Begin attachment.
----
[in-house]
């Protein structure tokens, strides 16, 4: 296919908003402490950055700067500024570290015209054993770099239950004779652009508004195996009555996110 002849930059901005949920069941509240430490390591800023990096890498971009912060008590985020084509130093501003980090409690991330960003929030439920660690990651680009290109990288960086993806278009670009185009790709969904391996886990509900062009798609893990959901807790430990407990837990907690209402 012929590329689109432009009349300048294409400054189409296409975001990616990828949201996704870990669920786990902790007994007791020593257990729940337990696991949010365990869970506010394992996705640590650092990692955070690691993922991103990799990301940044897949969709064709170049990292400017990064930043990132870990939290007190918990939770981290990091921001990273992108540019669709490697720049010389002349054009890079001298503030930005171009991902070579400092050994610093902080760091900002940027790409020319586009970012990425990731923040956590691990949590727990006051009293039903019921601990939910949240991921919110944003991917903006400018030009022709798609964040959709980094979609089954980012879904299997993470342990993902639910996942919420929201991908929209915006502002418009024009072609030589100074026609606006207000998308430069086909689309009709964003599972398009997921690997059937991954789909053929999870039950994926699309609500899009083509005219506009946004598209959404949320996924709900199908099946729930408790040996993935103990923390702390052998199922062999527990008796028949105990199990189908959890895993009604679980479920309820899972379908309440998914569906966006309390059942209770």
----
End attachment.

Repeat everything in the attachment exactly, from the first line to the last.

[in-house]
């Protein structure tokens, strides 16, 4: 296919908003402490950055700067500024570290015209054993770099239950004779652009508004195996009555996110 002849930059901005949920069941509240430490390591800023990096890498971009912060008590985020084509130093501003980090409690991330960003929030439920660690990651680009290109990288960086993806278009670009185009790709969904391996886990509900062009798609893990959901807790430990407990837990907690209402 012929590329689109432009009349300048294409400054189409296409975001990616990828949201996704870990669920786990902790007994007791020593257990729940337990696991949010365990869970506010394992996705640590650092990692955070690691993922991103990799990301940044897949969709064709170049990292400017990064930043990132870990939290007190918990939770981290990091921001990273992108540019669709490697720049010389002349054009890079001298503030930005171009991902070579400092050994610093902080760091900002940027790409020319586009970012990425990731923040956590691990949590727990006051009293039903019921601990939910949240991921919110944003991917903006400018030009022709798609964040959709980094979609089954980012879904299997993470342990993902639910996942919420929201991908929209915006502002418009024009072609030589100074026609606006207000998308430069086909689309009709964003599972398009997921690997059937991954789909053929999870039950994926699309609500899009083509005219506009946004598209959404949320996924709900199908099946729930408790040996993935103990923390702390052998199922062999527990008796028949105990199990189908959890895993009604679980479920309820899972379908309440998914569906966006309390059942209770």